Stossel was the author of almost 300 publications, including co-authoring two textbooks, Haematology: A Pathophysiological Approach (1984) and Blood: Principles and Practice of Hematology (1997), and the consumer book Pharmaphobia: How the Conflict of Interest Myth Undermines American Medical Innovation (2015). [2] [4]

Policy work[edit]

Stossel wrote extensively on policy issues related to medical research and on the relationships between academic researchers, physicians, and the medical products industry. His articles and op-eds have appeared in many publications, including The Wall Street Journal, The Washington Post, and The Boston Globe. His book, Pharmaphobia: How the Conflict of Interest Myth Undermines American Medical Innovation, was published by Rowman and Littlefield in 2015. He was a senior fellow of the Manhattan Institute (2008–2009) and a visiting scholar of the American Enterprise Institute (2014–2017). Stossel has been supportive of industry ethics since 1987, when he joined the scientific advisory board of Biogen. He was also critical of the Affordable Care Act rule known as the Physician Payments Sunshine Act, which requires all companies that sell medical products to the government to disclose on a public website anything they give to physicians that is valued above $10. [5]


Charity work[edit]

Stossel was a co-founder of Options for Children in Zambia, which provides dental and medical preventive care and other services to the country's major teaching hospital, an orphanage, and remote rural villages. He also established Lusaka Zambia, a sickle cell disease clinical and research center, in collaboration with physicians at the University Teaching Hospital, University of Zambia, Lusaka, Zambia. [6][7] [8]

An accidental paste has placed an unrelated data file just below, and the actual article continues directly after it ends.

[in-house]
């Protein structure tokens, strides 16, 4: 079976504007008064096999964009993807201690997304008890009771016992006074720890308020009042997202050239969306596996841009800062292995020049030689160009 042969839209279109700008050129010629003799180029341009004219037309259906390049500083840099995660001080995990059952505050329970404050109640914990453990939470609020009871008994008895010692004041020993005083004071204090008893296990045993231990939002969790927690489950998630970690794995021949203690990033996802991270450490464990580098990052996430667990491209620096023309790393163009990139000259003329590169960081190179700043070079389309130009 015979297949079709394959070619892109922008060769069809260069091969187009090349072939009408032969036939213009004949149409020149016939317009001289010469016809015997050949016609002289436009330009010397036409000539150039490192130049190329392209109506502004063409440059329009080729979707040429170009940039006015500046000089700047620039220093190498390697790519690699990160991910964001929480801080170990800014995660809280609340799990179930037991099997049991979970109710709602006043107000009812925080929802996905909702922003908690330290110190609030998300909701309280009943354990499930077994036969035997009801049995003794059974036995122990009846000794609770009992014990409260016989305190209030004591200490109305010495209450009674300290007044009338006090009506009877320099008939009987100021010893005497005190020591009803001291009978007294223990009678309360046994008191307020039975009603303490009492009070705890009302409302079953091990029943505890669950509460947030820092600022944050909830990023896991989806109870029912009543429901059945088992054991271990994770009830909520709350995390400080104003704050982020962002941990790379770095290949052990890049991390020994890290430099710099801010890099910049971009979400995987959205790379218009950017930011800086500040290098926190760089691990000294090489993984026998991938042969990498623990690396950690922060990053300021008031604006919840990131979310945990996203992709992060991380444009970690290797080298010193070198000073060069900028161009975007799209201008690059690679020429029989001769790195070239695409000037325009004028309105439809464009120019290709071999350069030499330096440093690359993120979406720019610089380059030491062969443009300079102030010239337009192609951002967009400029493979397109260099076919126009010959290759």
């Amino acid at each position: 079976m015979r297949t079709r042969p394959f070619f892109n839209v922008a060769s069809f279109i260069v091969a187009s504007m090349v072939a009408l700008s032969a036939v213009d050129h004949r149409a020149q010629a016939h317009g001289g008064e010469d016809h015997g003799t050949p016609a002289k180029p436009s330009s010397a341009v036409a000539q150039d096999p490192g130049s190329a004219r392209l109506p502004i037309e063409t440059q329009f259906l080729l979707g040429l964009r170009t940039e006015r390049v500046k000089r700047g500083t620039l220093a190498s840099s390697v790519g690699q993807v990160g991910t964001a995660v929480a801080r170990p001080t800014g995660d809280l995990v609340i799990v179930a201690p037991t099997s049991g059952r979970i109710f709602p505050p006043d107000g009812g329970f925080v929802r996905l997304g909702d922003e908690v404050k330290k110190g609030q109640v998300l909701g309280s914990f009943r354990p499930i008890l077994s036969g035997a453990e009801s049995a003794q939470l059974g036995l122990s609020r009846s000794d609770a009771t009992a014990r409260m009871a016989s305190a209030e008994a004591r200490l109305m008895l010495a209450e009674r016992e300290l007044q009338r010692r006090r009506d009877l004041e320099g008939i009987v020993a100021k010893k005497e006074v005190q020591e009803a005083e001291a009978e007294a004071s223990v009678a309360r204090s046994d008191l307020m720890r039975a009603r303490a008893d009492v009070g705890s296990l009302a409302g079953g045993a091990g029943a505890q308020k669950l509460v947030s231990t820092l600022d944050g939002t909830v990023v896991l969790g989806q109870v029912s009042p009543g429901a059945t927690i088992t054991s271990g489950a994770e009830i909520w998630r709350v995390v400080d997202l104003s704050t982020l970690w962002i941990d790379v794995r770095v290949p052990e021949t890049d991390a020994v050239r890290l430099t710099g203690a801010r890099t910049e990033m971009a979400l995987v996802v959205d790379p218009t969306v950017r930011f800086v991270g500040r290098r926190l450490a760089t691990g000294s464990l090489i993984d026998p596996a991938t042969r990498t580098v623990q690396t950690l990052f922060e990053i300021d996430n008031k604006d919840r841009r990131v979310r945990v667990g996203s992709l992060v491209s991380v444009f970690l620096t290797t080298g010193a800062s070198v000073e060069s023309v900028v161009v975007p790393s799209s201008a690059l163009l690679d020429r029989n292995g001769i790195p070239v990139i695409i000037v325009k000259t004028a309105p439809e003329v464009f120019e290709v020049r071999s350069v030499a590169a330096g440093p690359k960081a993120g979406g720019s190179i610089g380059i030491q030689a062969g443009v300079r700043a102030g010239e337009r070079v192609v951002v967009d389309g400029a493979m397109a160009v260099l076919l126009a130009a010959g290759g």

Personal life[edit]

Stossel had three children: Scott Stossel, national editor of The Atlantic; Sage Stossel, cartoonist and author of On the Loose in Boston, Washington, DC, Philadelphia, and New York; and Tamara Sakala-Stossel, a graduate student at Northeastern University. With his wife, Kerry Maguire, DDS, MSPH (a public health dentist who is vice president for clinical operations of the Forsyth Dental Institute, Cambridge, MA), and others, Stossel co-founded a 501(c)(3) charity, Options for Children in Zambia, that provides voluntary dental and medical care in the country. Stossel's younger brother, John Stossel, is a television personality who espouses libertarian ideas. [9][10]


  1. ^ "Thomas P. Stossel '63". Princeton Alumni Weekly. 2019-11-20. Retrieved 2023-07-12.
  2. ^ Handin, Robert (2023-03-22). "Ash Publications site in a tribute by Robert Handin, MD". doi:10.1182/hem.v17.1.10220/463521/thomas-p-stossel-md-1941-2019. Retrieved 2023-03-22.
  3. ^ "A Study to Evaluate Plasma Gelsolin in Healthy Volunteers - Full Text View -". Retrieved 2023-07-12.
  4. ^ LaMattina, John. "A Medical Leader Steps Up To Defend Biopharma: Tom Stossel's 'Pharmaphobia'". Forbes. Retrieved 2023-07-12.
  5. ^ "Wall Street Journal". Retrieved July 12, 2015.
  6. ^ "Thomas P. Stossel, MD Prolific Researcher, Defender of Physician Industry Collaboration 1941-2019". Policy & Medicine. 2019-10-05. Retrieved 2023-07-12.
  7. ^ "About Us | Options for Children of Zambia". 2019-01-26. Retrieved 2023-07-12.
  8. ^
  9. ^ "John Stossel's Transformation from Skeptical Libertarian to Polluter Apologist". Greenpeace USA. 2020-11-12. Retrieved 2023-07-12.
  10. ^ "John Stossel | Biography & Facts | Britannica". Retrieved 2023-07-12.